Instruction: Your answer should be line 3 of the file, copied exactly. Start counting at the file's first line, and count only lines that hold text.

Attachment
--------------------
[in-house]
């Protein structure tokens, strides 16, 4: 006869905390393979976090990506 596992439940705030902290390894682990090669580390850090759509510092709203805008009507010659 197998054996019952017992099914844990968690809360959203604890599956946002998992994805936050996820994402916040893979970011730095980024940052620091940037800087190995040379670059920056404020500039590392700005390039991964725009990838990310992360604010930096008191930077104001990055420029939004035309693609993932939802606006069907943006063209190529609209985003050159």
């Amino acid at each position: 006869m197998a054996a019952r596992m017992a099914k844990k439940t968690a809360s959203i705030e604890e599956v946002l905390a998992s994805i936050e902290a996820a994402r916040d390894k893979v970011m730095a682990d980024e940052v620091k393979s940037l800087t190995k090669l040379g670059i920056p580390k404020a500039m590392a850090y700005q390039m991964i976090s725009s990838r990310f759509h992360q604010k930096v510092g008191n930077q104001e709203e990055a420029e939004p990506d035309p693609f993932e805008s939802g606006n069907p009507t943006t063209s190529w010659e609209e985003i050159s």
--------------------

């Amino acid at each position: 006869m197998a054996a019952r596992m017992a099914k844990k439940t968690a809360s959203i705030e604890e599956v946002l905390a998992s994805i936050e902290a996820a994402r916040d390894k893979v970011m730095a682990d980024e940052v620091k393979s940037l800087t190995k090669l040379g670059i920056p580390k404020a500039m590392a850090y700005q390039m991964i976090s725009s990838r990310f759509h992360q604010k930096v510092g008191n930077q104001e709203e990055a420029e939004p990506d035309p693609f993932e805008s939802g606006n069907p009507t943006t063209s190529w010659e609209e985003i050159s």